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Setting: It's after the apocalypse. No zombies or major nuclear fallout, just 99.9% of people were killed for some reason (superplague, whatever). During the final days of society, massive looting and widespread major panic was going on. No governments are left that have any real reach. Location in North America or Europe. As time passes, survivors need to figure out how to transition from looting and scavenging food to subsistence farming as gasoline and canned foods go bad. Additionally, there is a bit of "Mad Max"-ing going on with bands of raiders who concentrate on stealing from others rather than scavenging themselves--it's a hostile world.

The Goal: Seeing that gasoline driven vehicles will become unusable as soon as gasoline goes bad (even with stabilizers) and diesel is a limited resource, a survivor (or group) decide that they're going to go electric for all their post-apocalyptic transport needs. They reason that an electric car, specifically ones from the current Tesla lineup (no cybertruck):

  • Require electricity which can be easily manufactured by wind, water, or solar power unlike fuel which is a limited resource
  • Are quiet which can be an advantage when hiding from people who would be hostile.
  • Have high torque and towing capacity due to the nature of electric motors

The questions:

  • How long after being abandoned could one get in and drive an EV assuming it is parked in a garage and charged?
  • How feasible would it be for a group of survivors to keep an EV charged for scavenging purposes?
  • How long would an EV last before there's a critical failure/a problem that can't be fixed?
  • Would it be possible to extend the range of an EV by charging it during the drive (eg. with batteries, a generator, or transported solar panels)?
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    $\begingroup$ Modern cars of any type only work well on prepared, clean surfaces. They don't handle off-road well, they don't handle potholes and flooding and ice/snow and collapsed bridges and raider barricades, etc, that will be common obstructions after a few weeks without regular maintenance, policing, and cleaning. Consider a nice solar-powered horse instead. $\endgroup$ – user535733 May 10 at 15:49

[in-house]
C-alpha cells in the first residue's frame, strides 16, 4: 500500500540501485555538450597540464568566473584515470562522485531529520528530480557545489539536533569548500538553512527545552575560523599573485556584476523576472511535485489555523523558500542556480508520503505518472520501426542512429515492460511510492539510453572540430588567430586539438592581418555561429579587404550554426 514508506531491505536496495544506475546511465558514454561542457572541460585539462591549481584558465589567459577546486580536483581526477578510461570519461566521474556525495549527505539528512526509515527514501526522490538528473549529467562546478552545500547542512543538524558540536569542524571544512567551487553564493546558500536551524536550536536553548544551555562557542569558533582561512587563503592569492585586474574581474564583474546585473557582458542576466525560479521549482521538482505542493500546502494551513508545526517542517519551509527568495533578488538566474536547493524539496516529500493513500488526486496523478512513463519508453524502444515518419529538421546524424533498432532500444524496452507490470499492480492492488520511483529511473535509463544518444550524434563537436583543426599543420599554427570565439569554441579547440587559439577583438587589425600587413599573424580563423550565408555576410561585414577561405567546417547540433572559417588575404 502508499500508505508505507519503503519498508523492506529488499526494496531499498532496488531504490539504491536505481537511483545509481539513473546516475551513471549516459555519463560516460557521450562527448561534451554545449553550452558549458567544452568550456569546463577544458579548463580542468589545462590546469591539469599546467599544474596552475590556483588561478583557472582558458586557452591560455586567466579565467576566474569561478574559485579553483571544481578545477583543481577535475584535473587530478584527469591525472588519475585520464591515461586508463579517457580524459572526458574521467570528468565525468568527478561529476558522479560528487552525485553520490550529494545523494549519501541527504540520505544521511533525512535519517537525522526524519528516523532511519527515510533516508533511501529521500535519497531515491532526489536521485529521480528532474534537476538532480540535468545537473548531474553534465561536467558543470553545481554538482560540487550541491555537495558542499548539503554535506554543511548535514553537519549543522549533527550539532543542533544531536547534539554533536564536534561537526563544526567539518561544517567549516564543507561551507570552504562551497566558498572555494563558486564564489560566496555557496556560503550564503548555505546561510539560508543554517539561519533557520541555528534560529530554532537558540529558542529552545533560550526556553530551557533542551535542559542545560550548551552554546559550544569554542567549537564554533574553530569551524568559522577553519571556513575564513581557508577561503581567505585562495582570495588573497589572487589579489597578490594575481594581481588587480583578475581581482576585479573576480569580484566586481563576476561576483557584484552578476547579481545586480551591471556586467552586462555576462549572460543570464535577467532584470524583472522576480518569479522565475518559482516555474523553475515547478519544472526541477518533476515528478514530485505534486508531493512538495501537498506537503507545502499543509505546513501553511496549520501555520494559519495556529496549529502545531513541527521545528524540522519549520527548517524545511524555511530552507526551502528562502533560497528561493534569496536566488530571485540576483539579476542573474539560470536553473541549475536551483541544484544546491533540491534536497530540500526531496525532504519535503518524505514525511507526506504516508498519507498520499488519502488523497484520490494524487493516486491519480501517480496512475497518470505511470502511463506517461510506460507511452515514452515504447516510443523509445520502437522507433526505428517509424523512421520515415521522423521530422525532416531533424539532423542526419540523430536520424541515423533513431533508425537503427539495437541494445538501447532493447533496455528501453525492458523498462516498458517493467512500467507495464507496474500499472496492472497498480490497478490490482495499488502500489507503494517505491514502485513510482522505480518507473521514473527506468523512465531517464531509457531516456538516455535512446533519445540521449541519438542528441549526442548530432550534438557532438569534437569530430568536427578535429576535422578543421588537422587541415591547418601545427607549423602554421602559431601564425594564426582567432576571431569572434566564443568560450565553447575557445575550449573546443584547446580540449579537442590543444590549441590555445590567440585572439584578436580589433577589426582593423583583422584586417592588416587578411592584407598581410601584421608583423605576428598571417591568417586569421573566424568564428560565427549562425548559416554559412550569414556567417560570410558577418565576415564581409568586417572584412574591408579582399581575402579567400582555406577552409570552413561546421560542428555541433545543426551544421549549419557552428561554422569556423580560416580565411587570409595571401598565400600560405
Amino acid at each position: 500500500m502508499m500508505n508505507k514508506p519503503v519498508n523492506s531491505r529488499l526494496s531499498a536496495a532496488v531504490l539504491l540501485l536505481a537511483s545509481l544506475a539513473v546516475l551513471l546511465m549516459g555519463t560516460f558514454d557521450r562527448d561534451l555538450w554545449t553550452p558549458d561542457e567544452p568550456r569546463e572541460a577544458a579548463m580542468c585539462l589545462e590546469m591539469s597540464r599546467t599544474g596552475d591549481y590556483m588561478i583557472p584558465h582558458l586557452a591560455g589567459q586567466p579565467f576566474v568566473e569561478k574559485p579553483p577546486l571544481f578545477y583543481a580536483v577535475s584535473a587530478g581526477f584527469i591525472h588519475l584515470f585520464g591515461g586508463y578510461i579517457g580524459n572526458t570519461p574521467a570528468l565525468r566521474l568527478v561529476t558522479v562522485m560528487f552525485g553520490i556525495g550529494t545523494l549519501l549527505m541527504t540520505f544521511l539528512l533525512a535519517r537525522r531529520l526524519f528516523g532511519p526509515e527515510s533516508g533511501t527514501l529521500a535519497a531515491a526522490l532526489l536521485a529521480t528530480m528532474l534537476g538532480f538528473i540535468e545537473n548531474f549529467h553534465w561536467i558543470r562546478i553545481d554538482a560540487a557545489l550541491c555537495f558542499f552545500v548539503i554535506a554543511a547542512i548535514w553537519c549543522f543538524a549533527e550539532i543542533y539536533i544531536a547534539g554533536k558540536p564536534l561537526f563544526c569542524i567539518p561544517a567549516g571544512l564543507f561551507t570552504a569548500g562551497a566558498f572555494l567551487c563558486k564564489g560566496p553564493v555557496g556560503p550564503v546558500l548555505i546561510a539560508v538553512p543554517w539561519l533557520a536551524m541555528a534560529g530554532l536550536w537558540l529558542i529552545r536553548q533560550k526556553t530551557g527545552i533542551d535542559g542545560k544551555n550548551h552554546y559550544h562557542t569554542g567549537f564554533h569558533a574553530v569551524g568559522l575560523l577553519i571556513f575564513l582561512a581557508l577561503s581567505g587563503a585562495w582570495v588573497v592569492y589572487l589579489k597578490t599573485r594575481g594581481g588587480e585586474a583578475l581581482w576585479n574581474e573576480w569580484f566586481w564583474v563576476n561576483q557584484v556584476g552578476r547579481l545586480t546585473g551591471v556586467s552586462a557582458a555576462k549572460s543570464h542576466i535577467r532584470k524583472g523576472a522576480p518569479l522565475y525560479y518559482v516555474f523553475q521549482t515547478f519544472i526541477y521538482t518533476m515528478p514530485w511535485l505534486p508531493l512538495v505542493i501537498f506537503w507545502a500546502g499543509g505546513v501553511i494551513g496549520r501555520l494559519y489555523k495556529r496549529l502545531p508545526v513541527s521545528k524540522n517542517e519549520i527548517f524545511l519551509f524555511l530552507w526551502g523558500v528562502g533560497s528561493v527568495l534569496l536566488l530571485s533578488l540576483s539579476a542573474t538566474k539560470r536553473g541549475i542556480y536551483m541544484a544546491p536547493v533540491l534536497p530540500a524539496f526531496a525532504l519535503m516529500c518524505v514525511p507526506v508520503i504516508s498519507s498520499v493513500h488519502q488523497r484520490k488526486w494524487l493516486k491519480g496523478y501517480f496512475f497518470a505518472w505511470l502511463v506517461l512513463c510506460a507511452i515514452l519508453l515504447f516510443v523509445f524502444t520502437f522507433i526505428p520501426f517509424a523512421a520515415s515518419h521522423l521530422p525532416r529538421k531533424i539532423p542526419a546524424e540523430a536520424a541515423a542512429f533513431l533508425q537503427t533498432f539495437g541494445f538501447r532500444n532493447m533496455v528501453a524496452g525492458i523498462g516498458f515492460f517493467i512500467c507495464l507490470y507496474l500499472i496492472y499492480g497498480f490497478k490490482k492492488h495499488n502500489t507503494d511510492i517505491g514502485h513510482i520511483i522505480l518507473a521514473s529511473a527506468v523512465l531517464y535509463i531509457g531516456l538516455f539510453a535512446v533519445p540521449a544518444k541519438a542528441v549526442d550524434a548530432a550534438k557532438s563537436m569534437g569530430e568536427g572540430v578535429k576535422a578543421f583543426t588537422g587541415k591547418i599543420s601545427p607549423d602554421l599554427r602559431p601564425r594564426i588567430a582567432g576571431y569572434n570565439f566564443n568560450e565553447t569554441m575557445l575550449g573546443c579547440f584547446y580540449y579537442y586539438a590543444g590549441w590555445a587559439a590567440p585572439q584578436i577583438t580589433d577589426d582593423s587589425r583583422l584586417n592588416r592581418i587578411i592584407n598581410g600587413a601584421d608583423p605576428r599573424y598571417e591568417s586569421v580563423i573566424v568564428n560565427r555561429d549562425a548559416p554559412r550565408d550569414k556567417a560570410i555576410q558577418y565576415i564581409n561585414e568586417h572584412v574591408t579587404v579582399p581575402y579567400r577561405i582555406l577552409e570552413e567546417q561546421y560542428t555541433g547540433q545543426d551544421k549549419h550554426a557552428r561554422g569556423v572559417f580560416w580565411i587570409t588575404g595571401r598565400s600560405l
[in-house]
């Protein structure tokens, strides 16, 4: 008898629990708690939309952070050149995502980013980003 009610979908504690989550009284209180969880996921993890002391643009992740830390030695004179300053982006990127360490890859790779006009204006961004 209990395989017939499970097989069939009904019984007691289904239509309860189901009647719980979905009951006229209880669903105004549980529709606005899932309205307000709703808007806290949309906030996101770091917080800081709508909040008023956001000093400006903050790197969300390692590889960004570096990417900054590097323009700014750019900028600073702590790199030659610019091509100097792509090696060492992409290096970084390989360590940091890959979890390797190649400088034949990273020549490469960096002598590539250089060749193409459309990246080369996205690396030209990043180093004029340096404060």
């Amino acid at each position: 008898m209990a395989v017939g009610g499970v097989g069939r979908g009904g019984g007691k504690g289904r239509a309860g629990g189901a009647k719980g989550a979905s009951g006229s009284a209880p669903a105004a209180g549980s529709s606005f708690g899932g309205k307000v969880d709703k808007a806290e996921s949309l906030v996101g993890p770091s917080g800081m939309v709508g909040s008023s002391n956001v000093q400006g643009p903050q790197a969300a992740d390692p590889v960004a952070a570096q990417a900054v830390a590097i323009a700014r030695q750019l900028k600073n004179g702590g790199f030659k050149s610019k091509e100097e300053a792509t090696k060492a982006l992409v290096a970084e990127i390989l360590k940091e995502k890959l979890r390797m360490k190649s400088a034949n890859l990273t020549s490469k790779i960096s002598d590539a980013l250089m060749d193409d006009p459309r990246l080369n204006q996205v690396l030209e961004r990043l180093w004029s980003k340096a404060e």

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The base Model-3 comes with a 50 kWh battery. To put this into perspective, a high-end car battery found in a conventional combustion engine car have an energy storage of about 1$\frac{1}{3}$ kWh. So unless you have another Tesla battery (and the things are quite heavy) you won't have much in the way of portable electric power.

The standard for solar panels is about 1.5 kWh per day in good conditions. So to charge your car you'd need a lot of solar panels, and this would only work for sunny conditions.

High-end Residential Wind turbines can produce up to 15 kWh per day. This is a bit better than individual solar panels, but they are physically large and you need a lot of space (they need to be spread out so as not to interfere with each other). Again, as with solar panels, you need the right conditions and these good windy conditions are quite rare depending on the location.

Solar panels won't last forever; they can last decades but more often then not they will lose ability to generate their peak power after a few years, which will then keep getting worse over time. Wind turbines are similar in that they can last decades, but mechanical issues can and do occur and they typically lose their peak performance over the scale of years and not the decades they can theoretically last.

Now just because you have enough solar panels and wind turbines to generate enough power, doesn't mean that the battery will charge instantly. You need to store the energy first in batteries. From what I can find (Disclaimer: I don't own a Tesla so I'm relying off of what I can find on the Internet), it may take up around a day or more to charge the 50 kWh battery using 120 V AC. From what I can gather unless you are generating at least 50 amps, the car will take days to charge. You can step voltages up, but you trade off the current you can generate. So unless you have an entire solar farm or an industrial wind turbine with associated energy storage, you likely won't get very far charging your Tesla.

So is it possible; yes. Are there better options, certainly, Diesel systems can be modified quite easily to run well on just about any oil or fuel. They won't be very efficient or clean, but they will run and you can even keep producing the fuel; all you need is a farm.

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  • $\begingroup$ you say "the standard for solar panels is about 1.5 kWh per day in good conditions" this makes no sense, what solar panels is this standard for? what size? I have a simple solar panel kit. it by no means produces 1.5kwh per day. what standard are you talking about? $\endgroup$ – Topcode May 10 at 20:27